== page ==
Ransomware Explained

If you’re a small-to-medium sized business (SMB), you might think that you’re beneath the notice of major cybercriminals. But you’d be wrong. Smaller companies are cybercriminals most desirable targets. They’re less likely to take cybersecurity precautions, probably won’t be able to break through the ransomware themselves, and can usually cough up enough to pay the ransom.

With the threat of ransomware growing, it’s important to understand it.

What Is Ransomware?

Ransomware is a type of malware. Once it infects your systems, it locks your files, data, and computer systems and doesn’t allow you entry. It will also present you with an ultimatum: pay a ransom to the cybercriminals who created the ransomware or never get access to your data gain.

In this type of attack, the malware is typically spread by a Trojan pretending to be a legitimate file or email attachment. However, this is not always the case. WannaCry, which caused $4 billion in losses, moved between computers on its own.

Once a machine is infected, its data is encrypted and it displays a message demanding the payment of a ransom. Cybercriminals will ask for cryptocurrencies because they are difficult to trace. The amount might not be very high. In fact, the makers of WannaCry were only asking for $300 if the ransom was paid in three days and $600 in seven. Of course, multiply that over the thousands of companies and organisations impacted.

Most ransomware also deletes data after a set amount of time. In the case of WannaCry, this was seven days.

How Does Ransomware Threaten SMBs?

When a businesses computer system is hit with ransomware, it goes down and no digital work is possible until the ransomware is gone—either because the ransom is paid or machines are wiped and backups restored.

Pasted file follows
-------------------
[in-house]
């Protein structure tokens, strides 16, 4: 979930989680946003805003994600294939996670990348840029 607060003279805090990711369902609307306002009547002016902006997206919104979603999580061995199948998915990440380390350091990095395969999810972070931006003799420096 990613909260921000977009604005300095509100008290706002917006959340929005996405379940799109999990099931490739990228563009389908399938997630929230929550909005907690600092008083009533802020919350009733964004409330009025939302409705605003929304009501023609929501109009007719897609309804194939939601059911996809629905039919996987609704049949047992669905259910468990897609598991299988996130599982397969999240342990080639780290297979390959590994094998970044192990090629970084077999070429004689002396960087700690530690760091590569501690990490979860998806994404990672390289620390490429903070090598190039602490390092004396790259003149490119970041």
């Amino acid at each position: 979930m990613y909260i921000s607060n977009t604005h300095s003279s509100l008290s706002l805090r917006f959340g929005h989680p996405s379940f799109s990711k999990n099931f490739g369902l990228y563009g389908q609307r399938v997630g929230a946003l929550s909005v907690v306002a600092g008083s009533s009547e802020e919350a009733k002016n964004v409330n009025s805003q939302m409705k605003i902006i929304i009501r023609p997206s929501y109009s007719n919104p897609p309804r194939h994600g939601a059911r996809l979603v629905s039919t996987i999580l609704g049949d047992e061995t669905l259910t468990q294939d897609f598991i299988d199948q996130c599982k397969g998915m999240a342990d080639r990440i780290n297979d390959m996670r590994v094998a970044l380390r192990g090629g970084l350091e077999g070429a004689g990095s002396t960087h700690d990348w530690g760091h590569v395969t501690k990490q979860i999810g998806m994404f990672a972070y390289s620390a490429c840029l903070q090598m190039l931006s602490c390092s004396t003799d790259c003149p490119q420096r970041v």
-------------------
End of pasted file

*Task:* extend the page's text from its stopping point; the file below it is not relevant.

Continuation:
Of course, that may not happen. If backups aren’t up-to-date, businesses will lose data. And sometimes paying the ransom won’t save data. According to some reports, 33% of firms who pay the ransom still don’t get their data back.

And here’s a really important thing to remember: 60% of small businesses go out of business within six months of a cyberattack or data breach.

What Precautions Can You Take Against Ransomware?

The main precaution you can take against ransomware is to have an off-site backup for your data. That way, if you get hit, you can wipe everything and reinstall.

Next, it’s important to invest in IT security. Even if you’re a small business without a big tech component to your business—say, you run a coffee shop or you’re a boutique PR agency—it’s worthwhile to consult a third-party IT provider. They can help you set up some basic precautions. And if you do get hit with ransomware, or any other type of malware, they can help.

Finally, employee training is important. Lots of ransomware, and malware in general, is downloaded by unwitting employees.

The Bottom Line

If your business uses devices attached to the internet, it’s time to have a plan in case you get hit with ransomware. Make a plan now, or regret it later.